• The online forms on the website should be structured so assistive technology can identify, describe and operate the controls and inputs. By doing this, people with disabilities can review and submit the forms.
  • If the website has online forms, the drop-down list should describe the information instead of displaying a response option. For instance, “Your Age” instead of “18-25”.
  • If the website has data charts and tables, they should be structured so that all data cells are associated with column and row identifiers.
  • All the video files on the website must have audio descriptions (if necessary). This is for the convenience of blind people or for having a visual impairment disability.
  • All the video files on the website must have synchronized captions. People with hearing problems or deaf can access these files conveniently.
  • All the audio files on the website should have synchronized captions to provide access to people who are deaf or hard of hearing.
  • All web pages should be designed so that they can be viewed using visitors’ web browser and operating system settings for color and font.

About Website Accessibility Policy and Procedures

  • One must have a written policy on website accessibility.
  • The website accessibility policy must be posted on the website at a location where it can be easily found.
  • The procedure should be developed to ensure that content is not added to the website until it has been made accessible.
  • It should be confirmed that the website manager has checked the code and structure of all new web pages before they are posted.
  • While adding the PDFs to the website, these should be accessible. Also, the text-based versions of the documents should be accessible at the same time as PDF versions.
  • Make sure that the in-house and contractor staff has received the information about the website accessibility policy and procedure to confirm the website accessibility.
  • It should be confirmed that in-house and contractor staff has received appropriate training on how to ensure the accessibility of the website.
  • The website should have a specific written plan if it contains inaccessible content. Also, it should include timeframes in place to make all of the existing web content accessible.
  • A complete plan to improve website accessibility should be posted along with invited suggestions for improvement.
  • The homepage should include easily locatable information that includes contact details like telephone number and email address. This is useful for reporting website accessibility problems and requesting accessibility services with information.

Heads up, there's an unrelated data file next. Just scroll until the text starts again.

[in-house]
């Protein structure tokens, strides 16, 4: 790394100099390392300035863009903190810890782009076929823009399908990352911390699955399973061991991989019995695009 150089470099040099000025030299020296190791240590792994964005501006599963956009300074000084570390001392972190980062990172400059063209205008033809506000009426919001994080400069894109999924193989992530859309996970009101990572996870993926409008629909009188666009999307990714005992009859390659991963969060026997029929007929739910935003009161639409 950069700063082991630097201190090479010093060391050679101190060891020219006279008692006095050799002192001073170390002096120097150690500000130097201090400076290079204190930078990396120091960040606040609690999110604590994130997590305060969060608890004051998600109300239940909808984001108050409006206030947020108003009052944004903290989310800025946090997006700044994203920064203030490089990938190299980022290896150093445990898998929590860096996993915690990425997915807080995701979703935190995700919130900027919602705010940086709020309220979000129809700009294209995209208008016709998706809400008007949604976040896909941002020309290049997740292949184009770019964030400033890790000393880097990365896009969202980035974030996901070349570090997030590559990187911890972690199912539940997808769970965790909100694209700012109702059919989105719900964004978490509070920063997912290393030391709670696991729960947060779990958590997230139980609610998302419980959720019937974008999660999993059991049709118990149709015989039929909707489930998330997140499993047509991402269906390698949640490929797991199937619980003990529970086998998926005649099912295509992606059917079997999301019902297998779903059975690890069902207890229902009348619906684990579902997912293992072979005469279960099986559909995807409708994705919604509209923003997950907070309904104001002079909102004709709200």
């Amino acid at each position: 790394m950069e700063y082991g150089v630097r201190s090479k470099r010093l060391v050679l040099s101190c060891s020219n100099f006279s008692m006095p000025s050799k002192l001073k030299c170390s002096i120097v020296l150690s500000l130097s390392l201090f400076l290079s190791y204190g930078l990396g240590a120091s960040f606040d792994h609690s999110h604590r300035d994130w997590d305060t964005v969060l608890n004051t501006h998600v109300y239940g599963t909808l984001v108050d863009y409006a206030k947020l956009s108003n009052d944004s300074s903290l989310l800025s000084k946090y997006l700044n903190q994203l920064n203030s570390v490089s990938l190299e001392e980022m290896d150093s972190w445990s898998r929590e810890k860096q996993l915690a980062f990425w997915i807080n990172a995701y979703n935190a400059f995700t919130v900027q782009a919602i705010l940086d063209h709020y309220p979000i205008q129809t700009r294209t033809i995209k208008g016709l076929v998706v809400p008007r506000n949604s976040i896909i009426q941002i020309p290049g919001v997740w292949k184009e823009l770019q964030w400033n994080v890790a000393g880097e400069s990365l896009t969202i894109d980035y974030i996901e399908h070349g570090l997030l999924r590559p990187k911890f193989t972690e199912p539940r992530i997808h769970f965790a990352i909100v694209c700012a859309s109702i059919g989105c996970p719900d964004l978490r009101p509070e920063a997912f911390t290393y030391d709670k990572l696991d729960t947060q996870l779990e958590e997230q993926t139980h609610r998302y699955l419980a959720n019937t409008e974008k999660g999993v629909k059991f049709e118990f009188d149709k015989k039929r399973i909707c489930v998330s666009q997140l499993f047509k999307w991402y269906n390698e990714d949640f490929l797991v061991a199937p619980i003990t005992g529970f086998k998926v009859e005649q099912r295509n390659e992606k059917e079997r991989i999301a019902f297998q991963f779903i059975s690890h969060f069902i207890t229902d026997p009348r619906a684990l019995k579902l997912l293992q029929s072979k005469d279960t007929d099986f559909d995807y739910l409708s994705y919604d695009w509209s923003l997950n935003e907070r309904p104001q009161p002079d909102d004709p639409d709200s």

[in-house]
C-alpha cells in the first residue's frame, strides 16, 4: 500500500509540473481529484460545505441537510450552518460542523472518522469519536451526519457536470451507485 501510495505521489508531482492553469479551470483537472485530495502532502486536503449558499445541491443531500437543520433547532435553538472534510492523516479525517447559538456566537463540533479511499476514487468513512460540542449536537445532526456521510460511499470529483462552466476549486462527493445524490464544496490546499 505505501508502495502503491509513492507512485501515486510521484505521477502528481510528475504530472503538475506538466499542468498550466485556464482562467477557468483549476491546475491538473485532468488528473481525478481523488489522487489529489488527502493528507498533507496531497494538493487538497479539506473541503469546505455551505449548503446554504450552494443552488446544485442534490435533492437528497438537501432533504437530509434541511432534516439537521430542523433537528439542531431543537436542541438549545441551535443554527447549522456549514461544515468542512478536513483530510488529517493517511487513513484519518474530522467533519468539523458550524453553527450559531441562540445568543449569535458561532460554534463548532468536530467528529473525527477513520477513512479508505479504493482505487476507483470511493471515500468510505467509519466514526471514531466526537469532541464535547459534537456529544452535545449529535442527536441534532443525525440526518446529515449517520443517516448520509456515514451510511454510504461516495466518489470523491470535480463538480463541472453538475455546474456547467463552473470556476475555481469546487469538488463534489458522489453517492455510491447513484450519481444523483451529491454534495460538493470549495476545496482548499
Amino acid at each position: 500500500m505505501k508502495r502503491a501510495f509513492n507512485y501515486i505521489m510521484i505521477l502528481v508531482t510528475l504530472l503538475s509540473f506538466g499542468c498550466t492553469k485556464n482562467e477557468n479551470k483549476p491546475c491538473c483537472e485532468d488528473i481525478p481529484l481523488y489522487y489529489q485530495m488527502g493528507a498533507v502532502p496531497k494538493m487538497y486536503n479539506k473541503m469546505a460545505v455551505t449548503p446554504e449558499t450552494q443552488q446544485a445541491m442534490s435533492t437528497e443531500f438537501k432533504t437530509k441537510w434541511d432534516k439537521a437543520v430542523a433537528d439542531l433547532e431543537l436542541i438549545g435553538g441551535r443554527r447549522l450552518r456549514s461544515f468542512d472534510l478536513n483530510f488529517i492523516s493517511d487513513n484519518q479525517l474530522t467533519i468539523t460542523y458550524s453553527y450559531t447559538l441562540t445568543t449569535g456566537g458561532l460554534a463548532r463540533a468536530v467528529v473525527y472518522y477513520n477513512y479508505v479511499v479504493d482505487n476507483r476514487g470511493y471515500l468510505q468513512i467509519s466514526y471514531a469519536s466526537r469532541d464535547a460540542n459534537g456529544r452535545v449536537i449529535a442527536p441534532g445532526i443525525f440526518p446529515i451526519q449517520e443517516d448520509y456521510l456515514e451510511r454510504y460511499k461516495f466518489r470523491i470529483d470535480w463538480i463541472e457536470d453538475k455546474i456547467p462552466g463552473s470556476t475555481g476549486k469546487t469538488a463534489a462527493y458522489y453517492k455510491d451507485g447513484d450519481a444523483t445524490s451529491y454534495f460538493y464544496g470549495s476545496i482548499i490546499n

• A website should have procedures in place to assure a quick response to the visitors with disabilities who have difficulty in accessing information or services available on the website.
  • Feedback from people who use a variety of assistive technologies is helpful in ensuring website accessibility. So make sure to ask disability groups representing people to provide feedback on the accessibility of your website.
  • Testing the website using a product available on the internet is helpful, These tools are of free cost and check the accessibility of a website. They may not identify all accessibility issues and flag issues that are not accessibility problems. However, these are, nonetheless, a helpful way to improve website accessibility.

Checklist of Action Items for Improving the Accessibility of a Website

In addition, while considering the above suggestions, the following checklist initially prepared by the U.S. Department of Health and Human Services for Federal Agencies provides further guidelines on ways to make websites more accessible for persons with disabilities.

This practical advice, as well as another checklist, are available at:

Satisfying all of these items does not necessarily mean that a website complies with ADA, but it will improve the website’s accessibility and decrease the risk of litigation. Again, an Expert or Web Accessibility Consulting & Services provider should be engaged to conduct a comprehensive review of your website.
Nothing brings you closer to reality than actually facing it. This is the premise of my latest attempt to spread awareness about Web Accessibility.
For better understand, here is a link in which a practical example is shown to make the websites’ user experience better by following the guidelines. Also, it tells the issues affecting various users on the internet with solutions.
You can make your website ADA compliant in an easy way by consulting the professionals, who can do this job effortlessly. Also, you can get a quick website audit from To Be ADA Compliant that offers complete web accessibility consulting & services in California, USA.

Resource: https://dev.to/chinchang/an-interactive-and-practical-introduction-to-web-accessibility-22o1